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29 May 20238 minute read

Mandatory Health Warnings for Alcohol Products sold in Ireland

Ireland is set to become the first country to introduce mandatory health warnings on alcohol products.

The Minister for Health has recently signed into law regulations which will have the effect of introducing onerous health labelling requirements on alcohol products sold in Ireland.

The Public Health (Alcohol) (Labelling) Regulations 2023 (the Regulations) will require the labels of alcohol products to state the calorie content and grams of alcohol in the product. Labels will need to include a warning about the risk of consuming alcohol when pregnant, the risk of liver disease and the risk of fatal cancers from alcohol consumption. The labels will also have to direct the consumer to the Health Service Executive’s website, for further information in relation to alcohol consumption. This information must also be displayed in a licensed premises and on websites where alcohol products are sold online.

There is a three-year lead-in time to provide the industry with time to prepare for and implement the changes that will be required to add the detailed warnings to labels. The rules will come into effect from 22 May 2026 and will only apply to products on sale in Ireland. They will not apply to alcohol products being exported.

The Public Health (Alcohol) Act 2018 (2018 Act) which has not yet been fully commenced, was enacted with the objective of reducing the consumption of alcohol in Ireland. The main provisions of the 2018 Act provide for the following:

  1. minimum unit pricing for the retailing of alcohol products;
  2. regulation of the marketing and advertising of alcohol;
  3. regulation of sports sponsorship;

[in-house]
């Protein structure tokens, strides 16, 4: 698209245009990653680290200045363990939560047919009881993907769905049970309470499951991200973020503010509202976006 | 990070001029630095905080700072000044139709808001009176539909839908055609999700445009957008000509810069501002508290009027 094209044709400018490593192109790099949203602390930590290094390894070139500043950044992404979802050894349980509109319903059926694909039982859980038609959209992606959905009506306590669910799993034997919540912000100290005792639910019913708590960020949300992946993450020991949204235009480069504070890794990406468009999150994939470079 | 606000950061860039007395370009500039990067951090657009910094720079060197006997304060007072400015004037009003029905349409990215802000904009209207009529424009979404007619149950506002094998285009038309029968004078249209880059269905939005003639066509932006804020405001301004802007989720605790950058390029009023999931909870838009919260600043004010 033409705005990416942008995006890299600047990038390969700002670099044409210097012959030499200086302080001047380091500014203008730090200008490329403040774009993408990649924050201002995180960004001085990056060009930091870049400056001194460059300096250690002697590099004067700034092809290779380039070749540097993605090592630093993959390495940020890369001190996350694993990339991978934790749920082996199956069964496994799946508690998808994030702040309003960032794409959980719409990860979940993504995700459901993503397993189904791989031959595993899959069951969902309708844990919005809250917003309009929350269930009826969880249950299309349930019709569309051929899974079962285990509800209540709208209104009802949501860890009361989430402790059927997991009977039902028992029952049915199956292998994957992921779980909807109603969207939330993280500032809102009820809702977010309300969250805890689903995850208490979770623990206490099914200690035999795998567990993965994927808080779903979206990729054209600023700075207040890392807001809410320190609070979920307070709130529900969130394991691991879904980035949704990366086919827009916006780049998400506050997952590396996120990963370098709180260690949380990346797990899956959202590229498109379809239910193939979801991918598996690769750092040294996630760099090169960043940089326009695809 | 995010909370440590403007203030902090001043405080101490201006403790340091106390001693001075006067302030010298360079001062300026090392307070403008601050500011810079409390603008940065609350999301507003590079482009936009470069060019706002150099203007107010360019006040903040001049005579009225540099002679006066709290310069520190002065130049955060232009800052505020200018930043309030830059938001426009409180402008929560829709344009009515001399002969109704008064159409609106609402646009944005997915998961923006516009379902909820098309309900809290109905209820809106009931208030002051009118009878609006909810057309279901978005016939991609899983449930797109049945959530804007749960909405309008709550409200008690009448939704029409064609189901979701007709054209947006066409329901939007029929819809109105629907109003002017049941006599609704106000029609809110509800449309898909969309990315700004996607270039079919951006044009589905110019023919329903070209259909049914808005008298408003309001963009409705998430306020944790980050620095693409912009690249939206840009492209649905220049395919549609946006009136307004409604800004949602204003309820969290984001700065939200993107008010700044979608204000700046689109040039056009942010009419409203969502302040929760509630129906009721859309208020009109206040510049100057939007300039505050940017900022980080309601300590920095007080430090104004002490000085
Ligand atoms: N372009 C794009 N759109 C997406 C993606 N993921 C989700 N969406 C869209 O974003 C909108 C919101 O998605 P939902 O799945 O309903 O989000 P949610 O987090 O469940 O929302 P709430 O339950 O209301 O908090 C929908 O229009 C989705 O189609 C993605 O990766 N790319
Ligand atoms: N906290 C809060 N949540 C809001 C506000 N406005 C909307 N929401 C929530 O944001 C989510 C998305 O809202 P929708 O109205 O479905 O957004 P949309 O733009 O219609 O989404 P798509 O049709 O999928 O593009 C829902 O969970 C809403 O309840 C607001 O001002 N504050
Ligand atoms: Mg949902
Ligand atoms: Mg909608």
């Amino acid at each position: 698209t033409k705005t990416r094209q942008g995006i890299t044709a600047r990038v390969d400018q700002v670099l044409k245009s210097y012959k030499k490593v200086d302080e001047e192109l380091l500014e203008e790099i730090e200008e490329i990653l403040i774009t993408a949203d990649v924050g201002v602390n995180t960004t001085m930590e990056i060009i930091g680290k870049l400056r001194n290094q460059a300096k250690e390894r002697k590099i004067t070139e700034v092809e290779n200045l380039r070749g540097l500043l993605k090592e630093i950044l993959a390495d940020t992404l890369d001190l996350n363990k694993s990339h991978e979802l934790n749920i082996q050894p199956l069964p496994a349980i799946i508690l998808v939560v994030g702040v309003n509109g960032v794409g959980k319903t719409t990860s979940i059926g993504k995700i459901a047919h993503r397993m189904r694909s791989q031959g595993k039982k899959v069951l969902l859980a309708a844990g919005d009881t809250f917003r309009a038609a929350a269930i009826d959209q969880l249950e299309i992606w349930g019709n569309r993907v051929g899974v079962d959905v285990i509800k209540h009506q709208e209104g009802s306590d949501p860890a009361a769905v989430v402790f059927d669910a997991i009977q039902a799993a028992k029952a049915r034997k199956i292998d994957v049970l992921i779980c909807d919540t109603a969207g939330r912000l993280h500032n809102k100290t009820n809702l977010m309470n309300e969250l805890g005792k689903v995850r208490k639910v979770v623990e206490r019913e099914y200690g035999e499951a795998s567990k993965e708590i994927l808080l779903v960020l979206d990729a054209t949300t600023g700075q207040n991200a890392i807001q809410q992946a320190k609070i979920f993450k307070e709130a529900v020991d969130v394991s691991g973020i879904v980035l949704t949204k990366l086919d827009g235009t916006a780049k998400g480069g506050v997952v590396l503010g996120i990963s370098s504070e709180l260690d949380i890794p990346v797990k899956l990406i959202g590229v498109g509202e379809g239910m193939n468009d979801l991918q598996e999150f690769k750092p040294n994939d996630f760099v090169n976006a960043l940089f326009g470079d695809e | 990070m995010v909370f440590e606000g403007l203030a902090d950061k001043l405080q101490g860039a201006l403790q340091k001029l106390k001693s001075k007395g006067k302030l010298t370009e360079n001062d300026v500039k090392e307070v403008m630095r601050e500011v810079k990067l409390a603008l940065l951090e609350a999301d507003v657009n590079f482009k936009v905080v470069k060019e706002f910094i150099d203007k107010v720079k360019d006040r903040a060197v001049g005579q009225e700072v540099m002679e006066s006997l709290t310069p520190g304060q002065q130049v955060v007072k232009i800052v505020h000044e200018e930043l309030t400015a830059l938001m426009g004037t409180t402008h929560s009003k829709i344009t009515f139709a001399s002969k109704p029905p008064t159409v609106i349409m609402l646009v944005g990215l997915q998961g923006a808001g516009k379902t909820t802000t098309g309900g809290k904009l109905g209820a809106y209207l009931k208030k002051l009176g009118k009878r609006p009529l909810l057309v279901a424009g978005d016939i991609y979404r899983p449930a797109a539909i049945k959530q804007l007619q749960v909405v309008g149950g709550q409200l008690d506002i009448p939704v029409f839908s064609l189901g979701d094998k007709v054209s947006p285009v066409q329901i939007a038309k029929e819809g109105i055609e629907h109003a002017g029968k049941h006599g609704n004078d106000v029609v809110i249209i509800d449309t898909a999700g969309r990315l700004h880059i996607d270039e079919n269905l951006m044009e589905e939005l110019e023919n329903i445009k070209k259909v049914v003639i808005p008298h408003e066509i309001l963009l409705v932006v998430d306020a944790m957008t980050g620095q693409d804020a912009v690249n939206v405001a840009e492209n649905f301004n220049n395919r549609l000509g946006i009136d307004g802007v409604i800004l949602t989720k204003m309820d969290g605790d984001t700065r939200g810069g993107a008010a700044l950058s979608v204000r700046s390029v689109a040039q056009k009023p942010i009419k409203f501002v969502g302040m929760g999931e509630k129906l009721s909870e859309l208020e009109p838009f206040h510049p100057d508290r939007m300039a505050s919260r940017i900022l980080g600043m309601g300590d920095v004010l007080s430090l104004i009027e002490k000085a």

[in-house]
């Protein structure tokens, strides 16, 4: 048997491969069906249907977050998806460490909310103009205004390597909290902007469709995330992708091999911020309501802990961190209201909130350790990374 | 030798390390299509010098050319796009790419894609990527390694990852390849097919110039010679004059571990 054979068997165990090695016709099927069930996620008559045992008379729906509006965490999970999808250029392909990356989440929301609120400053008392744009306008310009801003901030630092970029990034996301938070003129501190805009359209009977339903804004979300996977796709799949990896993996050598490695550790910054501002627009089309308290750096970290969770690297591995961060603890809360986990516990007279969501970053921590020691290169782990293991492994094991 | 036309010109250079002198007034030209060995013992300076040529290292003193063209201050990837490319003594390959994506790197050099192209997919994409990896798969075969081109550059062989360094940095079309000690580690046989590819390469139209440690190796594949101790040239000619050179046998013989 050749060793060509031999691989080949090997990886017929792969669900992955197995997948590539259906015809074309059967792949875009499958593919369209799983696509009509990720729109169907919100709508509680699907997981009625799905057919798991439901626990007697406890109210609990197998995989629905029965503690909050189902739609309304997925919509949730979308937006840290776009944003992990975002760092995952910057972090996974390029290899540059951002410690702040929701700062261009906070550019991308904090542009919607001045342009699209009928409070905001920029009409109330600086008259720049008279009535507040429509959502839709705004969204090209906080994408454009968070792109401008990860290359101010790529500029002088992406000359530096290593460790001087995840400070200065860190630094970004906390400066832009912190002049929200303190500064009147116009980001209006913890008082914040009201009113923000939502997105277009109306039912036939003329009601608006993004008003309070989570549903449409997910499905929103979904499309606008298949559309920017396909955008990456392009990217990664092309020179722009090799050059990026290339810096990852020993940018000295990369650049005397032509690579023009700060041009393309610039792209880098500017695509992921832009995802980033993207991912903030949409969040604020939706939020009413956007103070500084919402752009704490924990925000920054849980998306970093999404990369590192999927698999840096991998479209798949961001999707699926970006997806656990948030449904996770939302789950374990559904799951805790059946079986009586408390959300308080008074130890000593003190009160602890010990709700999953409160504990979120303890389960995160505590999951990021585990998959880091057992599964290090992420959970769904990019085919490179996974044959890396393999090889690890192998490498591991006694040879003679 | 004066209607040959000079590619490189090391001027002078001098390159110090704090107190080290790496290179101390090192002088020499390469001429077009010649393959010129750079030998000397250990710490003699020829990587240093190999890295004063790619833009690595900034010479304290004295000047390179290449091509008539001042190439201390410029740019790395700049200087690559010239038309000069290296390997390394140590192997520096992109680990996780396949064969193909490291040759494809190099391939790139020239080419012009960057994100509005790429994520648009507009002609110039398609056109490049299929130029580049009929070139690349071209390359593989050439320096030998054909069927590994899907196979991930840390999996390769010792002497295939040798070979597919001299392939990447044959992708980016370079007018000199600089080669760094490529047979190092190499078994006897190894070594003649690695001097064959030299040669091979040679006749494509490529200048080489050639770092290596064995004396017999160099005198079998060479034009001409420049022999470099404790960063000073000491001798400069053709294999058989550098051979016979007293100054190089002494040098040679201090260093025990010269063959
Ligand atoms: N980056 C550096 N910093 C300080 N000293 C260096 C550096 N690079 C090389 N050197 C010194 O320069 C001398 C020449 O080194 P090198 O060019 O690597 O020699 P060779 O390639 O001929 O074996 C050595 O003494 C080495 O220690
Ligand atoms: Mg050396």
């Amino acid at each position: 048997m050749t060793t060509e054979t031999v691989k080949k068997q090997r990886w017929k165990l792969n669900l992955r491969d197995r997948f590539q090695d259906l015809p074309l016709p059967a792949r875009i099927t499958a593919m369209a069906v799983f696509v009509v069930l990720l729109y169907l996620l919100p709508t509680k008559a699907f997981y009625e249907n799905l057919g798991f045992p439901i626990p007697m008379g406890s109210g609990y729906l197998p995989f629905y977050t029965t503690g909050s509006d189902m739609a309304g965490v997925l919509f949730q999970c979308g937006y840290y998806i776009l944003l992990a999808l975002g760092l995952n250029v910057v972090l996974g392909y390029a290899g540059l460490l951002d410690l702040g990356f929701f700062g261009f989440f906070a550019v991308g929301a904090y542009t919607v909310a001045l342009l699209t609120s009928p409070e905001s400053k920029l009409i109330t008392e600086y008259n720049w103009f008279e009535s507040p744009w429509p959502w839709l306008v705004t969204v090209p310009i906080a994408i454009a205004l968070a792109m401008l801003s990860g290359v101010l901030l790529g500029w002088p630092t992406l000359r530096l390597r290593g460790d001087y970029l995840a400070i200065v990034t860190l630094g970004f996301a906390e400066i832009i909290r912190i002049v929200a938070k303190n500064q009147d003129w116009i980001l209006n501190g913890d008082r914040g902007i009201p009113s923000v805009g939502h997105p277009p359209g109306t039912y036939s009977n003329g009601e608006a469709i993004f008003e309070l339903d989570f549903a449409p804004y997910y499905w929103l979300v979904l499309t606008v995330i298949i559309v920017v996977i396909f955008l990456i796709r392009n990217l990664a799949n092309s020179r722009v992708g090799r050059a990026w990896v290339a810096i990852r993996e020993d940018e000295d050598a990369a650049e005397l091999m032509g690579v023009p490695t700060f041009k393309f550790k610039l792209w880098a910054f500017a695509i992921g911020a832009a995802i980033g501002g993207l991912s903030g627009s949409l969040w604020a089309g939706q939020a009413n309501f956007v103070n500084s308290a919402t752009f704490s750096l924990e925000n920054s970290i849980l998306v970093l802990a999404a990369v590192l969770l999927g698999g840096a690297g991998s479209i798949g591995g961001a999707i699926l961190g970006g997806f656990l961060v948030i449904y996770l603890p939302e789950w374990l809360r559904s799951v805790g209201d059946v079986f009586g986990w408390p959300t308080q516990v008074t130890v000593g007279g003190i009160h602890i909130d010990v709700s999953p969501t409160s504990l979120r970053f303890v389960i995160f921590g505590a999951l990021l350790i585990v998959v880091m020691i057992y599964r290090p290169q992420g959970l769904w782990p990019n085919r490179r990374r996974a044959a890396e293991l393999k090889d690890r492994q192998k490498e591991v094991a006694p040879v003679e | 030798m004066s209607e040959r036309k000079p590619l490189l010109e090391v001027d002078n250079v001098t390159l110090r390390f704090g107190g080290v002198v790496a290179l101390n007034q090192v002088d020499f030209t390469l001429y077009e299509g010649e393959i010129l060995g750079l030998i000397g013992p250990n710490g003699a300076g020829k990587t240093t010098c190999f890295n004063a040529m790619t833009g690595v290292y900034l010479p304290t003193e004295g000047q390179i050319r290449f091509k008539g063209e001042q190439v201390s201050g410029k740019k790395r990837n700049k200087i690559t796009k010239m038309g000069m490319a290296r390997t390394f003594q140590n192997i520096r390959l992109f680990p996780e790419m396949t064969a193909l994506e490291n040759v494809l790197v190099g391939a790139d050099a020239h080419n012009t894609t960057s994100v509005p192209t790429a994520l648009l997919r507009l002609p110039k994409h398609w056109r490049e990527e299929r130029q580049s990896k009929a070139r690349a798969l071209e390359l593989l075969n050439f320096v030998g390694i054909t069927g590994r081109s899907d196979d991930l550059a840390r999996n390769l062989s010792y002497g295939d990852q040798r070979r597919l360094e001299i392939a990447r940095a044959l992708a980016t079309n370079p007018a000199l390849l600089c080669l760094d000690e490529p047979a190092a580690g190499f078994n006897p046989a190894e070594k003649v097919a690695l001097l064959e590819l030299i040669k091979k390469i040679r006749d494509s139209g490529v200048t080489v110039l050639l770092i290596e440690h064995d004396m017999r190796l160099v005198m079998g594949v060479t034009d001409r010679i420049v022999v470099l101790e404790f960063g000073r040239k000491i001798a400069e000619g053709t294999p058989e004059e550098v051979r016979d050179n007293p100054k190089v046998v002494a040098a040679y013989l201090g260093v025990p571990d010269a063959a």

4. structural separation of alcohol from other products; and
  5. health labelling of alcohol products.

The provisions relating to labelling of alcohol products are amongst the most radical changes introduced by the 2018 Act.

Another provision of the 2018 Act that is yet to be commenced relates to the content of advertisements for alcohol products with fines and other penalties for non-compliance. Once commenced, it will have a significant impact on the way alcohol is advertised in Ireland. An advertisement for an alcohol product will not be able to contain anything other than the warnings in relation to the dangers of consuming alcohol or any of the following details:

  1. an image of, or reference to, one or more alcohol products (whether of the same or different kinds) either in a container or containers (which may be opened or unopened) or in a glass or glasses;
  2. details of whether the product is intended to be diluted with a non-alcoholic beverage and where it is intended to be diluted, an image of or reference to the non-alcoholic beverage;
  3. an image of, or reference to, the country and region of origin of the product , the method of production, or the premises where the product was manufactured;
  4. the price of the product;
  5. a brand name or variant, trade-mark and brand emblem of the product;
  6. a corporate name and corporate emblem of the product;
  7. an objective description of the flavour, colour and smell of the product;
  8. the name and address of the manufacturer (or his or her agent);
  9. the alcoholic strength by volume of the product;
  10. the quantity in grams of alcohol contained in the product; and
  11. the energy value expressed in kilojoules and kilocalories of the product.

Despite fielding concerns from winemakers, brewers and distillers worldwide, the trade and competition authorities at EU and WTO level declined to block the proposed measure on competition or other grounds.

However, the Regulations remain the subject of criticism from alcohol industry lobbyists and other EU member states who have raised concerns about Ireland’s decision to press ahead with national legislation when a harmonised approach is being considered at EU level.

Health-conscious consumerism is a growing trend, and this focus on health and well-being will continue to have a significant impact on the food and beverage industry. Although it will be important to monitor developments in this space we are also working with clients and colleagues internationally to fully understand the various applicable regulatory requirements and prohibitions as clients plan their advertising and labelling claims.

Learn more about these regulatory requirements and prohibitions and their implications for your business by contacting any of the authors.